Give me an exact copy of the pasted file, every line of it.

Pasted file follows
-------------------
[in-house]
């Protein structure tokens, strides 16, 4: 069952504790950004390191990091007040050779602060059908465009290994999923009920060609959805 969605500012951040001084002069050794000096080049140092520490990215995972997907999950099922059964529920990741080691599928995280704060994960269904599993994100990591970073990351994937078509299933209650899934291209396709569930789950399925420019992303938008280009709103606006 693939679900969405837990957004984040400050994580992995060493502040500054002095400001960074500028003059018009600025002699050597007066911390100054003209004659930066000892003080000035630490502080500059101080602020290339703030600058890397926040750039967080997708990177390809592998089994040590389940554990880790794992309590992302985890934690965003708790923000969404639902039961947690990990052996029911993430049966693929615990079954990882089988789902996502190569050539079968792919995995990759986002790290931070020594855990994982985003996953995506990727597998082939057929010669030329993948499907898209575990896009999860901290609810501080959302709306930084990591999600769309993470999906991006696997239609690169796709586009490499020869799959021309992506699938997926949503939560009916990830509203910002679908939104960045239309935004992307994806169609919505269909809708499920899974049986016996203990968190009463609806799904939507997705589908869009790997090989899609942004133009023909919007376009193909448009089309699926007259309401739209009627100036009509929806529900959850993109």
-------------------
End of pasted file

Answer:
[in-house]
């Protein structure tokens, strides 16, 4: 069952504790950004390191990091007040050779602060059908465009290994999923009920060609959805 969605500012951040001084002069050794000096080049140092520490990215995972997907999950099922059964529920990741080691599928995280704060994960269904599993994100990591970073990351994937078509299933209650899934291209396709569930789950399925420019992303938008280009709103606006 693939679900969405837990957004984040400050994580992995060493502040500054002095400001960074500028003059018009600025002699050597007066911390100054003209004659930066000892003080000035630490502080500059101080602020290339703030600058890397926040750039967080997708990177390809592998089994040590389940554990880790794992309590992302985890934690965003708790923000969404639902039961947690990990052996029911993430049966693929615990079954990882089988789902996502190569050539079968792919995995990759986002790290931070020594855990994982985003996953995506990727597998082939057929010669030329993948499907898209575990896009999860901290609810501080959302709306930084990591999600769309993470999906991006696997239609690169796709586009490499020869799959021309992506699938997926949503939560009916990830509203910002679908939104960045239309935004992307994806169609919505269909809708499920899974049986016996203990968190009463609806799904939507997705589908869009790997090989899609942004133009023909919007376009193909448009089309699926007259309401739209009627100036009509929806529900959850993109």